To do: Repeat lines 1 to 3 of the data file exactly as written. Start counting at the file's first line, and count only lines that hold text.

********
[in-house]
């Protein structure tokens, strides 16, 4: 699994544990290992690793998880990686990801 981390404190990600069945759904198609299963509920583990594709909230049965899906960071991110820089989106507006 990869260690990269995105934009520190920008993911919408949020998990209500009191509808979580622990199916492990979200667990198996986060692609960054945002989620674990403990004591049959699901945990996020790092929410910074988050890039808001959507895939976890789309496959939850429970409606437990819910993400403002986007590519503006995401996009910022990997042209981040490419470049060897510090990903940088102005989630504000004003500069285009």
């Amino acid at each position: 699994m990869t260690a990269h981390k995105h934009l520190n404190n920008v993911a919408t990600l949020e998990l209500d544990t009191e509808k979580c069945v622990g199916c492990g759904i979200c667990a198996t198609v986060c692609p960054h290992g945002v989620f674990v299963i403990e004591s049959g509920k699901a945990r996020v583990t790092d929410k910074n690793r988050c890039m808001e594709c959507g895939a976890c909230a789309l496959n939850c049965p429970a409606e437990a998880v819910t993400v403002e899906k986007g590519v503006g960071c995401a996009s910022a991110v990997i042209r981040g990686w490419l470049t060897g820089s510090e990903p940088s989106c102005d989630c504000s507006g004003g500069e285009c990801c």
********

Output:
[in-house]
């Protein structure tokens, strides 16, 4: 699994544990290992690793998880990686990801 981390404190990600069945759904198609299963509920583990594709909230049965899906960071991110820089989106507006 990869260690990269995105934009520190920008993911919408949020998990209500009191509808979580622990199916492990979200667990198996986060692609960054945002989620674990403990004591049959699901945990996020790092929410910074988050890039808001959507895939976890789309496959939850429970409606437990819910993400403002986007590519503006995401996009910022990997042209981040490419470049060897510090990903940088102005989630504000004003500069285009």
């Amino acid at each position: 699994m990869t260690a990269h981390k995105h934009l520190n404190n920008v993911a919408t990600l949020e998990l209500d544990t009191e509808k979580c069945v622990g199916c492990g759904i979200c667990a198996t198609v986060c692609p960054h290992g945002v989620f674990v299963i403990e004591s049959g509920k699901a945990r996020v583990t790092d929410k910074n690793r988050c890039m808001e594709c959507g895939a976890c909230a789309l496959n939850c049965p429970a409606e437990a998880v819910t993400v403002e899906k986007g590519v503006g960071c995401a996009s910022a991110v990997i042209r981040g990686w490419l470049t060897g820089s510090e990903p940088s989106c102005d989630c504000s507006g004003g500069e285009c990801c």